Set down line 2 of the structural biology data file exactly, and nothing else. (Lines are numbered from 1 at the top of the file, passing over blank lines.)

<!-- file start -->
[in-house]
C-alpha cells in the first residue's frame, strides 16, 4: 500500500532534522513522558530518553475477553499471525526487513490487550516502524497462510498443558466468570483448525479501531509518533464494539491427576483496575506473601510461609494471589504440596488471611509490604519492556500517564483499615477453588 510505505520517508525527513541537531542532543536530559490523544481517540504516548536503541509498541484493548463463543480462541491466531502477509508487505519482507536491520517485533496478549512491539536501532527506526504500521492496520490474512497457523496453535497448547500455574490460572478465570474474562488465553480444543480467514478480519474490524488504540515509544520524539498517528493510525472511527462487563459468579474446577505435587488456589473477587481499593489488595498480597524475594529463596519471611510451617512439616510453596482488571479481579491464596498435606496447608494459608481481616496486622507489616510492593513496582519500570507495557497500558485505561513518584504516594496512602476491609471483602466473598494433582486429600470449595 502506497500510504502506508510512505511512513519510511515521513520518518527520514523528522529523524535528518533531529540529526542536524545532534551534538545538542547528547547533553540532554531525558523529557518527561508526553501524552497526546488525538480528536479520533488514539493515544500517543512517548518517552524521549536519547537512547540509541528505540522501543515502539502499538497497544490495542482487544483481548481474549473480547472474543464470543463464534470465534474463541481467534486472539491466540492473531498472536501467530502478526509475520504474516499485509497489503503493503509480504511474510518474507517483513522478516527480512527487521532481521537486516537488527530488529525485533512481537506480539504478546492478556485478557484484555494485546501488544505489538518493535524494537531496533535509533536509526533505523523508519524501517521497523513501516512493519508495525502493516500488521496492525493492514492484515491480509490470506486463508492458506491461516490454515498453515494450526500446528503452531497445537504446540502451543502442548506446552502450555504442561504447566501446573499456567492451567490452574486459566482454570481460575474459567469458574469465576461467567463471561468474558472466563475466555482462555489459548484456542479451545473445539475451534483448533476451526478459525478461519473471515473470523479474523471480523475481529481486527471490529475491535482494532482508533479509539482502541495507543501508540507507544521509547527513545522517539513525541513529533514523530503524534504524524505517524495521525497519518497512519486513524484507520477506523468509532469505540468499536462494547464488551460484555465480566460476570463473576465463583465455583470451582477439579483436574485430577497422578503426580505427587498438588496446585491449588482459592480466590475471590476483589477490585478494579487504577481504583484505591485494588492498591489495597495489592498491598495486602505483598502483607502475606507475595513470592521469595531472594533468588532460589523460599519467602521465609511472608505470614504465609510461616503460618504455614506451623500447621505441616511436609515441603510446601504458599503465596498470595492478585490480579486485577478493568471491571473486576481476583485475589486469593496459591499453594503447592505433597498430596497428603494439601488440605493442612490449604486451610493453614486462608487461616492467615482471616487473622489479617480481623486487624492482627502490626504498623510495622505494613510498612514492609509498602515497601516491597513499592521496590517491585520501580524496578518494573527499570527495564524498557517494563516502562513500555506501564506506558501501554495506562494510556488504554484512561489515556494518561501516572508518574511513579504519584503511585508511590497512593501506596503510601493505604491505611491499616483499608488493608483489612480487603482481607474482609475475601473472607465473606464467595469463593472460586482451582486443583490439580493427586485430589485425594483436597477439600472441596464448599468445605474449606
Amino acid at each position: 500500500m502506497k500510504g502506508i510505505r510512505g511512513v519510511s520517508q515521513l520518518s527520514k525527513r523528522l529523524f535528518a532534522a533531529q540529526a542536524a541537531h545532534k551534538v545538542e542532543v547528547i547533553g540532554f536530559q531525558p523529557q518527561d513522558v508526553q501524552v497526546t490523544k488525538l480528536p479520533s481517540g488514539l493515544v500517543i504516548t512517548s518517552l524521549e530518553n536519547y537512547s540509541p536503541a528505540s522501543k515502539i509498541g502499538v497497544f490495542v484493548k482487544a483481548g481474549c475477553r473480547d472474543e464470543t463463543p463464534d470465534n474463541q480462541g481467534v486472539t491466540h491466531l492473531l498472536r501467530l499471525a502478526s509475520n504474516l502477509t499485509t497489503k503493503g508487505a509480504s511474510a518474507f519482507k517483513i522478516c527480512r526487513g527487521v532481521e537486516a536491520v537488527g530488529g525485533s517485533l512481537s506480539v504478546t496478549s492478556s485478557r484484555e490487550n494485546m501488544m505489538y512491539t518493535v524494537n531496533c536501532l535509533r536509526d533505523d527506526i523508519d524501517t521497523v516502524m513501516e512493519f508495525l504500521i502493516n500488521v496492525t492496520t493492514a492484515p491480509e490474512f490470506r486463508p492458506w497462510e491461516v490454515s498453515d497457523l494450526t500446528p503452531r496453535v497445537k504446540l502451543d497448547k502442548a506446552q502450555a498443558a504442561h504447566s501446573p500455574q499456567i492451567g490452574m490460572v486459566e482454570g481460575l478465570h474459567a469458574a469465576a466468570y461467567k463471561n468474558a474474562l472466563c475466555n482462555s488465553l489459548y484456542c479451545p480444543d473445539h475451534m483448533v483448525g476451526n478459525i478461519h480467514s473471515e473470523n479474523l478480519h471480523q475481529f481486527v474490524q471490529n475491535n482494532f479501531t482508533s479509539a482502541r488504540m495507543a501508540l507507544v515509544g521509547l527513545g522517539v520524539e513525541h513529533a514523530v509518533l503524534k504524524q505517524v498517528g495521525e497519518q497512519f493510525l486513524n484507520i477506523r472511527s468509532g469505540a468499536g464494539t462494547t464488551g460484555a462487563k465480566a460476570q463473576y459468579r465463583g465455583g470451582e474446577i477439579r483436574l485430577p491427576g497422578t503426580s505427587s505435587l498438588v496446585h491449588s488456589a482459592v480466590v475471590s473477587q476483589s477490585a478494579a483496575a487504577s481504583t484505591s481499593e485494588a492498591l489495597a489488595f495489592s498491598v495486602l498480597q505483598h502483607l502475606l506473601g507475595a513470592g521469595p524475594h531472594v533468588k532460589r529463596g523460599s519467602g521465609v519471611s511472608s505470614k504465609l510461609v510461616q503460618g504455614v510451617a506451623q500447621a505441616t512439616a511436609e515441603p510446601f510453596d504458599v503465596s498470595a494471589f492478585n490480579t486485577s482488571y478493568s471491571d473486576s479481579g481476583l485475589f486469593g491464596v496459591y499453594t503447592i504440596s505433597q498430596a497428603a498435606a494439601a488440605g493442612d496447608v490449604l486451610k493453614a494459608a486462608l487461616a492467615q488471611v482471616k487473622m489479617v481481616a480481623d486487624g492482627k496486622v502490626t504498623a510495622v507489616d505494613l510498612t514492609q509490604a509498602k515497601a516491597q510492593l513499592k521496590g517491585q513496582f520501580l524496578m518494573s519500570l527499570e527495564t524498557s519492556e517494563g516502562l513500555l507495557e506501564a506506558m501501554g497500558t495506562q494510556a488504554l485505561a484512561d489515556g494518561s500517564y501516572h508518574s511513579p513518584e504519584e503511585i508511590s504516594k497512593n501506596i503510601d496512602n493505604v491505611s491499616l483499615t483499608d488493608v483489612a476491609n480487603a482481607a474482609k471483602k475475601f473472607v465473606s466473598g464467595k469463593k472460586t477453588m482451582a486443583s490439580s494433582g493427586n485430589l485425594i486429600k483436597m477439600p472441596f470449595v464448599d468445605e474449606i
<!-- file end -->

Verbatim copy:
C-alpha cells in the first residue's frame, strides 16, 4: 500500500532534522513522558530518553475477553499471525526487513490487550516502524497462510498443558466468570483448525479501531509518533464494539491427576483496575506473601510461609494471589504440596488471611509490604519492556500517564483499615477453588 510505505520517508525527513541537531542532543536530559490523544481517540504516548536503541509498541484493548463463543480462541491466531502477509508487505519482507536491520517485533496478549512491539536501532527506526504500521492496520490474512497457523496453535497448547500455574490460572478465570474474562488465553480444543480467514478480519474490524488504540515509544520524539498517528493510525472511527462487563459468579474446577505435587488456589473477587481499593489488595498480597524475594529463596519471611510451617512439616510453596482488571479481579491464596498435606496447608494459608481481616496486622507489616510492593513496582519500570507495557497500558485505561513518584504516594496512602476491609471483602466473598494433582486429600470449595 502506497500510504502506508510512505511512513519510511515521513520518518527520514523528522529523524535528518533531529540529526542536524545532534551534538545538542547528547547533553540532554531525558523529557518527561508526553501524552497526546488525538480528536479520533488514539493515544500517543512517548518517552524521549536519547537512547540509541528505540522501543515502539502499538497497544490495542482487544483481548481474549473480547472474543464470543463464534470465534474463541481467534486472539491466540492473531498472536501467530502478526509475520504474516499485509497489503503493503509480504511474510518474507517483513522478516527480512527487521532481521537486516537488527530488529525485533512481537506480539504478546492478556485478557484484555494485546501488544505489538518493535524494537531496533535509533536509526533505523523508519524501517521497523513501516512493519508495525502493516500488521496492525493492514492484515491480509490470506486463508492458506491461516490454515498453515494450526500446528503452531497445537504446540502451543502442548506446552502450555504442561504447566501446573499456567492451567490452574486459566482454570481460575474459567469458574469465576461467567463471561468474558472466563475466555482462555489459548484456542479451545473445539475451534483448533476451526478459525478461519473471515473470523479474523471480523475481529481486527471490529475491535482494532482508533479509539482502541495507543501508540507507544521509547527513545522517539513525541513529533514523530503524534504524524505517524495521525497519518497512519486513524484507520477506523468509532469505540468499536462494547464488551460484555465480566460476570463473576465463583465455583470451582477439579483436574485430577497422578503426580505427587498438588496446585491449588482459592480466590475471590476483589477490585478494579487504577481504583484505591485494588492498591489495597495489592498491598495486602505483598502483607502475606507475595513470592521469595531472594533468588532460589523460599519467602521465609511472608505470614504465609510461616503460618504455614506451623500447621505441616511436609515441603510446601504458599503465596498470595492478585490480579486485577478493568471491571473486576481476583485475589486469593496459591499453594503447592505433597498430596497428603494439601488440605493442612490449604486451610493453614486462608487461616492467615482471616487473622489479617480481623486487624492482627502490626504498623510495622505494613510498612514492609509498602515497601516491597513499592521496590517491585520501580524496578518494573527499570527495564524498557517494563516502562513500555506501564506506558501501554495506562494510556488504554484512561489515556494518561501516572508518574511513579504519584503511585508511590497512593501506596503510601493505604491505611491499616483499608488493608483489612480487603482481607474482609475475601473472607465473606464467595469463593472460586482451582486443583490439580493427586485430589485425594483436597477439600472441596464448599468445605474449606